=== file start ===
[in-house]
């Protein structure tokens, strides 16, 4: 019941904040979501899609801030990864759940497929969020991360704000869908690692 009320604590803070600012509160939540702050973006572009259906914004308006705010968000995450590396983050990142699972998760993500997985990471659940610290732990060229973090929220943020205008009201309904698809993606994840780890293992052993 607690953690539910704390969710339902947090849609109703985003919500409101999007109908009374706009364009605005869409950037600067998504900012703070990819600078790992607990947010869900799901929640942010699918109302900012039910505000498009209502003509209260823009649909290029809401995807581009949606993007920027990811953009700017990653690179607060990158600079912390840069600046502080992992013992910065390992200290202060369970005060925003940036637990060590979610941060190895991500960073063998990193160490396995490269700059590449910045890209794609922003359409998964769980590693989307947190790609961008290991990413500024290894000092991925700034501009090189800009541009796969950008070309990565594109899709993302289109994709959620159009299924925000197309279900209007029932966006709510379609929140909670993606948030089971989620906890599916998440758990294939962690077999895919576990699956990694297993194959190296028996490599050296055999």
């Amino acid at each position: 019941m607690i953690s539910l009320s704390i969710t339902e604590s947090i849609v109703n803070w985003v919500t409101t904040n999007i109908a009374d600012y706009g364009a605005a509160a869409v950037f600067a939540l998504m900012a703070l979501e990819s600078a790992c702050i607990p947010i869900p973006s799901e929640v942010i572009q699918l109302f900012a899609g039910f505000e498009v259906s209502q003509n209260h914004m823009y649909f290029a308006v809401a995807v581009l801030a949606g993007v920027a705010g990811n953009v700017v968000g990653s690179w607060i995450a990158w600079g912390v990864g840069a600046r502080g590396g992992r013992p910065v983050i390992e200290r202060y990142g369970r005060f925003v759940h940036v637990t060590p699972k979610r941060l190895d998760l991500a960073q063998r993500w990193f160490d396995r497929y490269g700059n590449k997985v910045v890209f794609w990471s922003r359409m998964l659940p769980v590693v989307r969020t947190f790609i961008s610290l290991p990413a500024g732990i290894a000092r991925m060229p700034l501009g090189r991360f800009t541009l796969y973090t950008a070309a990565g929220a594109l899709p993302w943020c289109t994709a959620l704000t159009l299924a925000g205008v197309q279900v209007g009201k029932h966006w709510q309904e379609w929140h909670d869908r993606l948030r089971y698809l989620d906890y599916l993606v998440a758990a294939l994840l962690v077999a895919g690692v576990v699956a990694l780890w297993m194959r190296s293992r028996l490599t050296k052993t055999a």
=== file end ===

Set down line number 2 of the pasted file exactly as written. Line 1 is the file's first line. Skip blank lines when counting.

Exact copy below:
């Protein structure tokens, strides 16, 4: 019941904040979501899609801030990864759940497929969020991360704000869908690692 009320604590803070600012509160939540702050973006572009259906914004308006705010968000995450590396983050990142699972998760993500997985990471659940610290732990060229973090929220943020205008009201309904698809993606994840780890293992052993 607690953690539910704390969710339902947090849609109703985003919500409101999007109908009374706009364009605005869409950037600067998504900012703070990819600078790992607990947010869900799901929640942010699918109302900012039910505000498009209502003509209260823009649909290029809401995807581009949606993007920027990811953009700017990653690179607060990158600079912390840069600046502080992992013992910065390992200290202060369970005060925003940036637990060590979610941060190895991500960073063998990193160490396995490269700059590449910045890209794609922003359409998964769980590693989307947190790609961008290991990413500024290894000092991925700034501009090189800009541009796969950008070309990565594109899709993302289109994709959620159009299924925000197309279900209007029932966006709510379609929140909670993606948030089971989620906890599916998440758990294939962690077999895919576990699956990694297993194959190296028996490599050296055999």